WNT Signaling Pathway
The WNT signaling pathway, involved in the development of brain and the peripheral nervous system, has been found to play a critical role in the formation of several cancers ( 50), including synovial sarcoma ( 3, 19, 51). We also found evidence implicating this pathway in synovial sarcoma. WNT5A expression was pronounced, as was the expression of the WNT signaling targets FZD1, CDH4, EN2, TLE4, and TLE1. TLE1, WNT5A, FZD1, and TLE4 were ranked among the top 50 discriminating genes for the synovial sarcoma, and both WNT5A and FZD1 showed heavy staining on the tissue microarray as well. All of the synovial sarcoma samples stained positive for WNT5A with 11 of 16 tumors staining >6+ for WNT5A, and 9 of 16 tumors staining >6+ for Frizzled (Supplementary Table S1; Supplementary Fig. S4).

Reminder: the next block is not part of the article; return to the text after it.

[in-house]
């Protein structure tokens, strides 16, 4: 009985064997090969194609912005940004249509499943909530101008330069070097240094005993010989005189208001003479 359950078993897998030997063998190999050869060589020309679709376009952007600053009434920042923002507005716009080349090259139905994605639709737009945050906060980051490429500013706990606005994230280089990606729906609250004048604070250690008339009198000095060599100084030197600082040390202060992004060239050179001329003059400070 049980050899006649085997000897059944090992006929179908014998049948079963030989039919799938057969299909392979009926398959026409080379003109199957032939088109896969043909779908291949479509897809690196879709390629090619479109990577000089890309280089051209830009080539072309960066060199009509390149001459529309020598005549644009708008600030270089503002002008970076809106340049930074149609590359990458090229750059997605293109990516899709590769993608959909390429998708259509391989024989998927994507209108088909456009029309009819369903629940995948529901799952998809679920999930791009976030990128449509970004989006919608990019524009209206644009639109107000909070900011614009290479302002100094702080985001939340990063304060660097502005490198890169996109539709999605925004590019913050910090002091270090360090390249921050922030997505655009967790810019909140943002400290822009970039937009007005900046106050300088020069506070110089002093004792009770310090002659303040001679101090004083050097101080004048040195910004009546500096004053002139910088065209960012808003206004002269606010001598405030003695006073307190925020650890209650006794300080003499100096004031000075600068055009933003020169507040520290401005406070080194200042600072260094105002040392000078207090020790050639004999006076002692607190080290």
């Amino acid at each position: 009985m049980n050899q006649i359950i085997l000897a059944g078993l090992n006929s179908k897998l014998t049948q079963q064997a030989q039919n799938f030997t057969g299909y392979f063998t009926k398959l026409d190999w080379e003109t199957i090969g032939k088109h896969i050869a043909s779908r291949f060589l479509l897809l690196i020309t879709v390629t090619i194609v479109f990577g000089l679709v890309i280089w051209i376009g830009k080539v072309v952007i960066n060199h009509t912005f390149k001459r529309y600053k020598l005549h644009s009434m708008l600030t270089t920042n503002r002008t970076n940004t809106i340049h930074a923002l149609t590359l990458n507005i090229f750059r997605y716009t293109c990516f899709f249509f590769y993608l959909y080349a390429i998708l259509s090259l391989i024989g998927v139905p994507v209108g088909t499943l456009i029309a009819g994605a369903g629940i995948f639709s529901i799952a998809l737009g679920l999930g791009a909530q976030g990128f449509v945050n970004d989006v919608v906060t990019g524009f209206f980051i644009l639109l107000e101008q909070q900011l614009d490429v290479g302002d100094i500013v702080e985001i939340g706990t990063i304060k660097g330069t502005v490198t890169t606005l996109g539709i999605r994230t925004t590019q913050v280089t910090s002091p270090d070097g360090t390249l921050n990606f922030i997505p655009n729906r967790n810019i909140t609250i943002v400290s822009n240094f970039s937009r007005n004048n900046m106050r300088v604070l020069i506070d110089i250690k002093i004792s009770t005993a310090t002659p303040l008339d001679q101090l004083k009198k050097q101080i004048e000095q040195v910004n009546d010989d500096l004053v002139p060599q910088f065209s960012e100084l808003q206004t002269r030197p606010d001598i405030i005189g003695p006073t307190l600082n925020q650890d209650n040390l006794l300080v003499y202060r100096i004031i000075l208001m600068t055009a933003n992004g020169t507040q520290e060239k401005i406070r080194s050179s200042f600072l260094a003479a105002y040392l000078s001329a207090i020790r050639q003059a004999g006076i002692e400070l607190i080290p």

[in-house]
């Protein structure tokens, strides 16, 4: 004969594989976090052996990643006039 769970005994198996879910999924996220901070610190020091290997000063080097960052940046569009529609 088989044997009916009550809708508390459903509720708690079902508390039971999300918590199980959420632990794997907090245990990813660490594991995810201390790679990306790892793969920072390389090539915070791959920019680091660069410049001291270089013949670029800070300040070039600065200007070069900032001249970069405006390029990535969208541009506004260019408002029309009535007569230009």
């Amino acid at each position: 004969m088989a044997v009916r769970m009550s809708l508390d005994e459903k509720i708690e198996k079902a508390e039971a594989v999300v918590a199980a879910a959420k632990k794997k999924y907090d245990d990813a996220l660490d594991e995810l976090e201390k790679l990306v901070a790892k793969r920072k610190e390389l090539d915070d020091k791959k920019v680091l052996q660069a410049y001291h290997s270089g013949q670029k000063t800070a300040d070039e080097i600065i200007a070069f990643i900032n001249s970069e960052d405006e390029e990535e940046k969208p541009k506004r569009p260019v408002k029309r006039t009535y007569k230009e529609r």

Homeobox and Early Developmental Genes
The homeobox genes are involved in early embryonic development and the determination of cell fate. There is interest in defining the relationship between deviant expression of these early developmental genes and their role in cancer. Specifically, aberrant homeobox gene expression has been linked to the development of leukemia, testicular cancer, breast carcinoma, as well as several other tumors ( 52). The possibility that sarcomas are derived from early mesenchymal stem cells or pluripotent progenitor cells ( 53) makes this group of genes particularly intriguing. Several homeobox genes have been identified in the gene expression profiles of various sarcomas: MEOX2 in synovial sarcoma ( 3), HOXA5 in liposarcoma ( 5), and MEOX1 in dermatofibrosarcoma protuberans ( 54). In our study, we confirmed these associations and identify several other highly expressed and statistically significantly associated homeobox genes ( Table 3 ).